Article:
Things are certainly starting to hot up in the mixed category of the DCM Cape Pioneer mountain bike tour.
After the second stage Kobus and Fienie Barnard (Klein Karoo) are the new leaders while stage one’s biggest losers, Johan Labuschagne and Yolande de Villiers (Cycle Lab), won the second stage from Mosselbay to George (110km).
Marcel Deacon and Ischen Stopforth (Bizhub) who won the first stage were the ones who were involved in a battle for survival during stage two, finishing fourth and slipping down to second overall.
Nobody was more surprised than Fienie Barnard to hear that she and her husband, Kobus, are the new leaders in the mixed category.
“I really did not expect us to be wearing the red jerseys because we are only racing to enjoy ourselves. We are leaving the overall victory to the professionals.”
Kobus Barnard agreed with his wife.
“Racing the DCM Cape Pioneer Trek beats being at the office any day. Stage two was really fantastic. The scenery was just amazing.”
By winning the second stage De Villiers proved that she was not just making small talk when she said that she and Labuschagne will keep on fighting until the last stage to try and ensure a podium finish.
Therefore it was no surprise when De Villiers/Labuschagne took the lead right from the start relentlessly fought the clock until they crossed the finish line in George.
Their aggressive approach certainly paid dividends because by winning in a time of 4 hours 57 minutes and 42 seconds Labuschagne/De Villiers managed to win back ten minutes on the leaders. They are now only 35 minutes behind the overall leaders compared to being 45 minutes down after stage one. They are now fourth overall.
Labuschagne was all smiles after the stage and with good reason. He did not have to stop and fix a puncture once during stage two.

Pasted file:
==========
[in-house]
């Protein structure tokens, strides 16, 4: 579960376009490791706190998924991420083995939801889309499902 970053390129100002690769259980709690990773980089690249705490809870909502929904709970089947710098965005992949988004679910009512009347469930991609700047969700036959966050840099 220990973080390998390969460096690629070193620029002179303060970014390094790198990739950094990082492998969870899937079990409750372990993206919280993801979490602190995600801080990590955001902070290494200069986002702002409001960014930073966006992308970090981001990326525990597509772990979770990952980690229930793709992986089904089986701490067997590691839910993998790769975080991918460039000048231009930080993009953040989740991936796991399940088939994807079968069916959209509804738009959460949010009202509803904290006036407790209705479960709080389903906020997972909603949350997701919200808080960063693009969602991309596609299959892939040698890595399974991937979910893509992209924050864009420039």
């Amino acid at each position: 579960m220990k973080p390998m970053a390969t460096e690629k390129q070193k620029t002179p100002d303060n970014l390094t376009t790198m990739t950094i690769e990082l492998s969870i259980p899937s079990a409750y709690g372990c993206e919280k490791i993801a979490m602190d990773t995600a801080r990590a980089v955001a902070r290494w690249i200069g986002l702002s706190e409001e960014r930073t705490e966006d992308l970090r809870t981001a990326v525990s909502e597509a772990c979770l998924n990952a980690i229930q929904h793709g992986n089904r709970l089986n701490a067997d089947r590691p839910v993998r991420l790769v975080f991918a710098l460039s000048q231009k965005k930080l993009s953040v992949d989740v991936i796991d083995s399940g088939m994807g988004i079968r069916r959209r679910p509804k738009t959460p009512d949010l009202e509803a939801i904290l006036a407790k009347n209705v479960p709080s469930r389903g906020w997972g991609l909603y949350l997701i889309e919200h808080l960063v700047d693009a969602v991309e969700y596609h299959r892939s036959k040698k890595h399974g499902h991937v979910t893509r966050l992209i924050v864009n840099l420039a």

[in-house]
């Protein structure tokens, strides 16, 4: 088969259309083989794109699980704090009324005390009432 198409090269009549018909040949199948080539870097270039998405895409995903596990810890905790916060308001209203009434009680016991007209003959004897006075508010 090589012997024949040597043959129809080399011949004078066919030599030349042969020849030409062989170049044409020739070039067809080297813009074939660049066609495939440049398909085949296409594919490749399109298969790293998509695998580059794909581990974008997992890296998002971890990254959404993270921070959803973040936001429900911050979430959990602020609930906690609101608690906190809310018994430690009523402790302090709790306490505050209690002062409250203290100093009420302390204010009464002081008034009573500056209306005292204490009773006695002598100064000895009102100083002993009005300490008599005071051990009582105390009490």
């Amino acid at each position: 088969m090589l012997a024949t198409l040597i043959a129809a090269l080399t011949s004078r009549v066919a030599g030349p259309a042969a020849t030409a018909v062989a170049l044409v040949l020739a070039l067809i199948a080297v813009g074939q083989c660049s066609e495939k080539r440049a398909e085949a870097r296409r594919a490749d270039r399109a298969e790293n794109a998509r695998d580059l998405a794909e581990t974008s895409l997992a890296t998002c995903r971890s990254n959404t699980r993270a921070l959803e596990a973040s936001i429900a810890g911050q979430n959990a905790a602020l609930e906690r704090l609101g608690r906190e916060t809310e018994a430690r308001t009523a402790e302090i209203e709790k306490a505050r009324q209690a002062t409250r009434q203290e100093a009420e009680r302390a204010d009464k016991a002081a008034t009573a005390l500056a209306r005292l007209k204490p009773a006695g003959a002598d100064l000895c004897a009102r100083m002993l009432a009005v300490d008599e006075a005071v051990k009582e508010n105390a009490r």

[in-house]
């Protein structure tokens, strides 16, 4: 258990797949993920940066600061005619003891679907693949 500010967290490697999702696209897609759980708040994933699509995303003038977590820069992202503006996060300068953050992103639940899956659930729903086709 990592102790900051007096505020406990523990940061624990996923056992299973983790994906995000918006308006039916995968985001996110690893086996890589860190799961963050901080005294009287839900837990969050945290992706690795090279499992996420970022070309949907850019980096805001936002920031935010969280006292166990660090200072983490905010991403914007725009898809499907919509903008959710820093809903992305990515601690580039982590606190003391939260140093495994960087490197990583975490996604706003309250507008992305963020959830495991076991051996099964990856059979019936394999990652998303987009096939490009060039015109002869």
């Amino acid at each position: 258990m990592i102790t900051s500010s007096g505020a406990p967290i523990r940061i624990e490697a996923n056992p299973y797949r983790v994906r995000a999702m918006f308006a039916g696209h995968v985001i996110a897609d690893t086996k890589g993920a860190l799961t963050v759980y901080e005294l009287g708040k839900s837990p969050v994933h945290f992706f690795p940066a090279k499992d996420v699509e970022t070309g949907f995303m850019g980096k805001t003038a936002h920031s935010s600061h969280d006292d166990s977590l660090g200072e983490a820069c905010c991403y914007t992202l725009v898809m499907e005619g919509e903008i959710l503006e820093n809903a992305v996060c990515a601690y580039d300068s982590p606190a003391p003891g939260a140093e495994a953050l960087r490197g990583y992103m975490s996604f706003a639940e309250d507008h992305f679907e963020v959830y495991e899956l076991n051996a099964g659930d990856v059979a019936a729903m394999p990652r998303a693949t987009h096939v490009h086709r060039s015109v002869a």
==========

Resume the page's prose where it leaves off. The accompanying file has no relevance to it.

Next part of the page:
“I will be honest stage one turned out to be pure hell the moment I cut my tyre. I have never battled so hard just to try and ensure that there is air in a bicycle tyre. The biggest workout I got during the whole stage was using my bicycle pump. At one stage I considered getting into the ‘broomwagon’.
“The only good news as far as I am concerned is that you only get to puncture so badly every ten years, so I guess I can relax for the rest of the tour.”
What is amazing about De Villiers’ performance is the fact that during the last three weeks she has raced some of the toughest endurance events. Not only did she win a three day mountain bike tour, she also finished third overall in the six day Southern Storm (running ,cycling), finished second in the MTN Crater Cruise and then won the Seweweeks Poort mountain bike marathon.
Andrew McLean and Bruce Diesel (Cycle Lab) also won the second stage in the men’s veteran category, but it was not all plain sailing.
Diesel had all sorts of mechanical problems.
“Luckily we were not under any pressure to defend our jersey so we did not have to kill ourselves. Actually it was nice not to be racing flat out for a change. It meant that we could just ride and enjoy ourselves.
“What I really like about mountain biking is the fact that you get to see places that very few other people get to see,” McLean said.
Diesel was quite philosophical about his mechanical problems.
“It does not help getting frustrated when you are having mechanical problems. It is a given that as a mountain biker that at one stage you will have problems, and if you cannot deal with it, you should not be racing.”
McLean and Diesel’s winning time was 4 hours 54 minutes and 39 seconds which was still the seven fastest of the day.